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HEALTH & BEAUTY: HEALTH NEWS.

Byline: KAREN HAMBRIDGE

EATING sugary or highly-processed foods during pregnancy might increase the risk of birth defects, according to new research.

A study by the University of California looked at the diets of 454 mothers of children who had neural tube defects, such as spina bifida, and compared them with the diets of 462 mums with healthy babies.

Researchers found the risk of defects doubled in women who ate lots of foods which give a quick sugar fix. The risk quadrupled with women who were obese.

Researchers focused on foods with a high glyacemic index (GI), which means they release large amounts of glucose into the blood quickly. Examples are cornflakes, potatoes, white bread, cooked carrots, white rice, chocolate and biscuits.

Low GI foods include green vegetables, fresh fruit, wholegrain cereals and wholewheat pasta.

British experts have urged caution over the link, saying further studies are needed.

TAKING a folic acid supplement is known to have benefits for pregnant women such as the latest celebrity mum-to-be Ulrika Jonsson (pictured) but the vitamin could have more unlikely benefits too.

A US study has found the increased risk of disease associated with heavy drinking appears to be countered by a daily folic acid intake of above 300 micrograms.

The research by Harvard School of Public Health in Boston looked at data on 80,000 women over 16 years. The women had no previous history of cardiovascular disease or cancer and were aged 34 to 59.

Scientists found women who drank 3.75 units of alcohol a day and who had a daily folic acid intake of 180 micrograms were just over a third more likely to develop serious chronic disease, compared with a control group of non-drinkers.

But the risk of chronic disease for heavy drinkers with an intake of 300 micrograms or more was no different to the control group.

THERE could be hope for early detection of Alzheimer's disease after medics at the New York University Medical Centre used MRI scans to pick out people at risk.

The experts regularly measured a specific part of the brain linked to the earliest signs of Alzheimers. In some patients this area shrank, marking them out as potentially at risk from developing symptoms of mental decline.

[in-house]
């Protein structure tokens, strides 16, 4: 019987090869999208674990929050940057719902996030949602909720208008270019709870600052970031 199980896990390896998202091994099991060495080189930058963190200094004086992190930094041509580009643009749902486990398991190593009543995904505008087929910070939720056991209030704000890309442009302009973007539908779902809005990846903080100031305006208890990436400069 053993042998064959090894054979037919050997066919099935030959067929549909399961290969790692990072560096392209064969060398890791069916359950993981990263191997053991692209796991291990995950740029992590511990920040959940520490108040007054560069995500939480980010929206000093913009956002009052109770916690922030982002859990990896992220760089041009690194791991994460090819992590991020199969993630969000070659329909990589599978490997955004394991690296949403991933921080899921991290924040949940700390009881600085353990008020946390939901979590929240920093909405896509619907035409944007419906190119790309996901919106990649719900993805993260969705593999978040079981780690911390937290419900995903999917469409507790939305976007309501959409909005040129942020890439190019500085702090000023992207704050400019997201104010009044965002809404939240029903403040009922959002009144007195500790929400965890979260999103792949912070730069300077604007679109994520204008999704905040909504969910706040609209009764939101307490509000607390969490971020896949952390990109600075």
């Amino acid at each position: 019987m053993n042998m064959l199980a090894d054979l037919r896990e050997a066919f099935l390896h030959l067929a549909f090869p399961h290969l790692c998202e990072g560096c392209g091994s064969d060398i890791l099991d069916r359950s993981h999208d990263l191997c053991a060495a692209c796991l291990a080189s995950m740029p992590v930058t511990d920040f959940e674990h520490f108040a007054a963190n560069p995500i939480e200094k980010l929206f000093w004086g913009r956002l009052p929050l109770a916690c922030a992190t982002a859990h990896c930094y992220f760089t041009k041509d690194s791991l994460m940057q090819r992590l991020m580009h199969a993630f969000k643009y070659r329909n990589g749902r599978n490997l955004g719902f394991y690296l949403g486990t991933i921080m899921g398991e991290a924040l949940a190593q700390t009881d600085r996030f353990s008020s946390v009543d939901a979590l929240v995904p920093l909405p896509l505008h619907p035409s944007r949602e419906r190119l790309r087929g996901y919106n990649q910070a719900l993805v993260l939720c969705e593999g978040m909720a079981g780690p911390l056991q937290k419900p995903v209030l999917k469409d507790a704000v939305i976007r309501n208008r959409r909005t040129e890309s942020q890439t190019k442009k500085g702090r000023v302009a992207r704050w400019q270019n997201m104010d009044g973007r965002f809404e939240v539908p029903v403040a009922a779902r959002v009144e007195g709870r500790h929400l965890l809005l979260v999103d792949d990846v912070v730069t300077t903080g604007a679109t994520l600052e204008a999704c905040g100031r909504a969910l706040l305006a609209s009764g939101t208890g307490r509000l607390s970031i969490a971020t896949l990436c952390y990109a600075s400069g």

There is no cure for Alzheimer's but early intervention can slow its advance. At present by the time patients show symptoms, significant mental decline might already have happened.

Some experts say the problem with using MRI scanners is they are much in demand and expensive and so are not best suited for mass screening.

WATER therapy and exercise can help people with osteoarthritis maintain their strength and mobility, according to research Down Under.

In a study by Flinders University, South Australia, three groups of patients with an average age of 70, were assigned to three programmes over six weeks.

One programme involved exercising three times a week in a swimming pool, one featured the same amount of exercise in a gym, while the other had no exercise element but included regular phone calls to monitor health.

Those who had exercised showed significant improvements in walking speed and distance when tested later.

They also reported they were in less pain. The researchers concluded exercise could play an important role in keeping people with osteoarthritis mobile and independent.
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Title Annotation:Features
Publication:Coventry Evening Telegraph (England)
Date:Dec 1, 2003
Words:549
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